HASSETT'S OBJECTIONS - The Filed Rate Doctrine: A Love Story

Insurance Reinsurance Managed Healthcare Review - Spring 2012

Because many states have statutes barring or restricting the enforcement of arbitration clauses in insurance contracts, the U.S. Supreme Court's decision last year in AT&T Mobility, LLC v. Concepcion, Case No. 09-893 (U.S. April 27, 2011) (upholding class arbitration waivers) has been of limited benefit to insurers. See Ga. Code Ann. § 9-9-2(c) (arbitration clauses in insurance contracts unenforceable); Miss. Code Ann. § 83-11-109 (disallowing arbitration clauses in uninsured motorist coverage); Neb. Rev. St. § 25-2602.01; S.C. Code Ann. § 15-48-10; Ark. Code Ann. § 16-108-230; Nev. Rev. St. § 689B.067 (group health insurance); United Ins. Co. of Am. v. Fla. Office of Ins. Regulation, 985 So. 2d 665 (Fla. App. 2008) (upholding insurance department's denial of application to include arbitration clause in life insurance contracts); Appleton Papers, Inc. v. Home Indemn. Co., 612 N.W.2d 760 (Wis. App. 2000) (arbitration clause unenforceable where form not approved by commissioner of insurance). The majority of decisions uphold insurance-specific restrictions on arbitrability based upon the McCarran-Ferguson Act, which allows state law to control the insurance industry unless Congress expressly provides otherwise. See Am. Bankers Ins. Co. of Fla. v Inman, 436 F.3d 490 (5th Cir. 2006); McKnight v. Chicago Title Ins. Co., 358 F.3d 854 (11th Cir. 2004).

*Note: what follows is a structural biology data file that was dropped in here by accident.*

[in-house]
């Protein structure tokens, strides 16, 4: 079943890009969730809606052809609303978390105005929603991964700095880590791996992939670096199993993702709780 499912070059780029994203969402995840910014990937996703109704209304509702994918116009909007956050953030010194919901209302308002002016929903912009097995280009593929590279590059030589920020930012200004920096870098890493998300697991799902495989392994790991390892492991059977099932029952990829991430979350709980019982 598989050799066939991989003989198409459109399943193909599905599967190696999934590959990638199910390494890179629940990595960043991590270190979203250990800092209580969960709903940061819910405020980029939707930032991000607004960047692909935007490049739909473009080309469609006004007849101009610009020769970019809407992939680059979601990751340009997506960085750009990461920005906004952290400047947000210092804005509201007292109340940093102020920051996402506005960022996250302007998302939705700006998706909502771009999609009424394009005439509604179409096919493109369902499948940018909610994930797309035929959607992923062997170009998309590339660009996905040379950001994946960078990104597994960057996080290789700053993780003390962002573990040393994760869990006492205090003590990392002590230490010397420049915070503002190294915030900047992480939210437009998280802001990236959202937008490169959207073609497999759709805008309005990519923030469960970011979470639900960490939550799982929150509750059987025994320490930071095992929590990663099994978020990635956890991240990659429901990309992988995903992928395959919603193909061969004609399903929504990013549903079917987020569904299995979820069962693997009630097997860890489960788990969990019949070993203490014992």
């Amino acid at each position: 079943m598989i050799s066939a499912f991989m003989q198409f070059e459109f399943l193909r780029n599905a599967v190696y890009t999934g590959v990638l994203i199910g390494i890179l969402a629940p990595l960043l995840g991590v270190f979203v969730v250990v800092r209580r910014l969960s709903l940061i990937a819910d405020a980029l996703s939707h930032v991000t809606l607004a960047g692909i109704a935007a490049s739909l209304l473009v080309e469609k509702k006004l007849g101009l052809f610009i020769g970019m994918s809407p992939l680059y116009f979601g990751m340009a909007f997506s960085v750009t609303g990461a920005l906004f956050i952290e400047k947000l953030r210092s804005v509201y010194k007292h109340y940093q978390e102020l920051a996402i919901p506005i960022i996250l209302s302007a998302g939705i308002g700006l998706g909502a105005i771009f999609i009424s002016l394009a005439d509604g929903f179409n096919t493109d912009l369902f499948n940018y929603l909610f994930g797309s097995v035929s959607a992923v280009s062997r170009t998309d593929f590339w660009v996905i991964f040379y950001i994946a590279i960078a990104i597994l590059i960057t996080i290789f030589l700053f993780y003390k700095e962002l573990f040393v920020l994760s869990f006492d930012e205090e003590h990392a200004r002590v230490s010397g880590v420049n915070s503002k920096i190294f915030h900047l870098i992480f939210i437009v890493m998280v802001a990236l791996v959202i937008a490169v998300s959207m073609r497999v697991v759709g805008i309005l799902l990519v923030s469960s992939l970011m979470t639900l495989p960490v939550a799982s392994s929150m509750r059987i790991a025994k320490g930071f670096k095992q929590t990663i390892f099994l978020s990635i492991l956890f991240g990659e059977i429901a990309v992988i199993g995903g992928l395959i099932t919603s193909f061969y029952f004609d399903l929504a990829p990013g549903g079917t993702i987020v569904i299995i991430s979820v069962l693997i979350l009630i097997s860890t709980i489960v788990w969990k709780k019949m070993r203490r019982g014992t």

Just in time for insurers, the filed rate doctrine has gained momentum. Most recently, in Armour v. Transamerica Life Ins. Co., Case No. 11-2034 (D. Kan. January 25, 2012), the court dismissed a putative class action as barred by the filed rate doctrine. The plaintiff alleged that Transamerica had sold long-term care policies under an unreasonable actuarial assumption which, unknown to the plaintiff but known to Transamerica, would and did result in subsequent rate increases. Based on that premise, the plaintiff asserted purported causes of action for fraud, negligent misrepresentation, breach of duty of good faith and fair dealing, breach of contract and unjust enrichment. Id. at 2. Transamerica moved to dismiss the case under the filed rate doctrine. Specifically, because it had filed its rates with the Kansas Department of Insurance, Transamerica claimed those rates could not be altered collaterally via litigation. The court agreed and dismissed the case.

The essence of the filed rate doctrine is that a rate that is filed or approved...

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